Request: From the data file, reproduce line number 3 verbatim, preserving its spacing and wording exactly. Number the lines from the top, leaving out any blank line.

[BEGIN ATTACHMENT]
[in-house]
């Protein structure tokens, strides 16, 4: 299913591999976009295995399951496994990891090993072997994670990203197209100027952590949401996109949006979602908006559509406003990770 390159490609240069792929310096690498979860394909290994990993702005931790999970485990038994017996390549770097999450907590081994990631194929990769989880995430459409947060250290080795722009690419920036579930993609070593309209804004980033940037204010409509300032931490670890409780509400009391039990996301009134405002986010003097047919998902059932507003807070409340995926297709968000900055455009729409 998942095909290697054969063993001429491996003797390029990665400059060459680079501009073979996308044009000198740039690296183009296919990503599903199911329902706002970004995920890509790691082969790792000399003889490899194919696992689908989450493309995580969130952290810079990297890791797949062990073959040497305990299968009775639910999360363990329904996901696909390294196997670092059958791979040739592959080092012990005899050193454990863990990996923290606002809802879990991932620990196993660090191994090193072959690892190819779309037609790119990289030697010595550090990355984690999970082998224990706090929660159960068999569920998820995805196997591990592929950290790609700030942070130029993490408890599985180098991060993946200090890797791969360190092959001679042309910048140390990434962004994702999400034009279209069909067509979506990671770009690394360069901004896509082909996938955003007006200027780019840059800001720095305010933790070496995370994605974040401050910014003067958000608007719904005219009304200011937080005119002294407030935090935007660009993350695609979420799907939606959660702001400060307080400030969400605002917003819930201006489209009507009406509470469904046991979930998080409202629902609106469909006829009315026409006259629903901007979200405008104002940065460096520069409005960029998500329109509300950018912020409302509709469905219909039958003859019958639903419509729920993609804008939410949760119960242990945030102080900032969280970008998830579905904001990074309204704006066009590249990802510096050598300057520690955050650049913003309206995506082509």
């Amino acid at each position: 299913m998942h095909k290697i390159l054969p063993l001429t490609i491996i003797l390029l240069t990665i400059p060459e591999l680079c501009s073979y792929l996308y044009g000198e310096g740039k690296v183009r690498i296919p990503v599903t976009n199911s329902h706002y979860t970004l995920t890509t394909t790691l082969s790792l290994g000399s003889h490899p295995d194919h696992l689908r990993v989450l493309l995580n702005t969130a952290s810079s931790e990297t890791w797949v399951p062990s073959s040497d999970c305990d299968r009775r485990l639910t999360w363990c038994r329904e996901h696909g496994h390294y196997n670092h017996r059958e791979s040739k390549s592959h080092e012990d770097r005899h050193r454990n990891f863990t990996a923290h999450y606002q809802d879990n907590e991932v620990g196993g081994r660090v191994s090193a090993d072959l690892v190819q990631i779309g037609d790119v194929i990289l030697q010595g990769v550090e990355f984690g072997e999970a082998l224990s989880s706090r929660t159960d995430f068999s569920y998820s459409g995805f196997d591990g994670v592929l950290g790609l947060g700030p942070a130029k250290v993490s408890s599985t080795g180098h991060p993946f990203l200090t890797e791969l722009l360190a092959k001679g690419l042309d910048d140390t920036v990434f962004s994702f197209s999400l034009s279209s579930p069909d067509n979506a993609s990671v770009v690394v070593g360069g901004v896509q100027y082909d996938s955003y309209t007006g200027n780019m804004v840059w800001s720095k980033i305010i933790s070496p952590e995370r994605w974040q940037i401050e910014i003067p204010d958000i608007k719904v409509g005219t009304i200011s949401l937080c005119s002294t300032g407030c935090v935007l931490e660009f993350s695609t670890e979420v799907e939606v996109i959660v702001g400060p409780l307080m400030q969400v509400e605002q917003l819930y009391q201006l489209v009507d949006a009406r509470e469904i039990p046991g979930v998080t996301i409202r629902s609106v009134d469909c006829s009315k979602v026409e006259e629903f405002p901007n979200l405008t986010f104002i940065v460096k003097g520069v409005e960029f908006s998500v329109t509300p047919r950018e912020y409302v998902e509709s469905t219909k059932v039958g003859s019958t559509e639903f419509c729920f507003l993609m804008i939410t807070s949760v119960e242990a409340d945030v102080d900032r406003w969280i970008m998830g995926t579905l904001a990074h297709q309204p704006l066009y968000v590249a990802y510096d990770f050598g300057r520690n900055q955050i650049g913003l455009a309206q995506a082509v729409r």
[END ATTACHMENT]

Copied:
């Amino acid at each position: 299913m998942h095909k290697i390159l054969p063993l001429t490609i491996i003797l390029l240069t990665i400059p060459e591999l680079c501009s073979y792929l996308y044009g000198e310096g740039k690296v183009r690498i296919p990503v599903t976009n199911s329902h706002y979860t970004l995920t890509t394909t790691l082969s790792l290994g000399s003889h490899p295995d194919h696992l689908r990993v989450l493309l995580n702005t969130a952290s810079s931790e990297t890791w797949v399951p062990s073959s040497d999970c305990d299968r009775r485990l639910t999360w363990c038994r329904e996901h696909g496994h390294y196997n670092h017996r059958e791979s040739k390549s592959h080092e012990d770097r005899h050193r454990n990891f863990t990996a923290h999450y606002q809802d879990n907590e991932v620990g196993g081994r660090v191994s090193a090993d072959l690892v190819q990631i779309g037609d790119v194929i990289l030697q010595g990769v550090e990355f984690g072997e999970a082998l224990s989880s706090r929660t159960d995430f068999s569920y998820s459409g995805f196997d591990g994670v592929l950290g790609l947060g700030p942070a130029k250290v993490s408890s599985t080795g180098h991060p993946f990203l200090t890797e791969l722009l360190a092959k001679g690419l042309d910048d140390t920036v990434f962004s994702f197209s999400l034009s279209s579930p069909d067509n979506a993609s990671v770009v690394v070593g360069g901004v896509q100027y082909d996938s955003y309209t007006g200027n780019m804004v840059w800001s720095k980033i305010i933790s070496p952590e995370r994605w974040q940037i401050e910014i003067p204010d958000i608007k719904v409509g005219t009304i200011s949401l937080c005119s002294t300032g407030c935090v935007l931490e660009f993350s695609t670890e979420v799907e939606v996109i959660v702001g400060p409780l307080m400030q969400v509400e605002q917003l819930y009391q201006l489209v009507d949006a009406r509470e469904i039990p046991g979930v998080t996301i409202r629902s609106v009134d469909c006829s009315k979602v026409e006259e629903f405002p901007n979200l405008t986010f104002i940065v460096k003097g520069v409005e960029f908006s998500v329109t509300p047919r950018e912020y409302v998902e509709s469905t219909k059932v039958g003859s019958t559509e639903f419509c729920f507003l993609m804008i939410t807070s949760v119960e242990a409340d945030v102080d900032r406003w969280i970008m998830g995926t579905l904001a990074h297709q309204p704006l066009y968000v590249a990802y510096d990770f050598g300057r520690n900055q955050i650049g913003l455009a309206q995506a082509v729409r």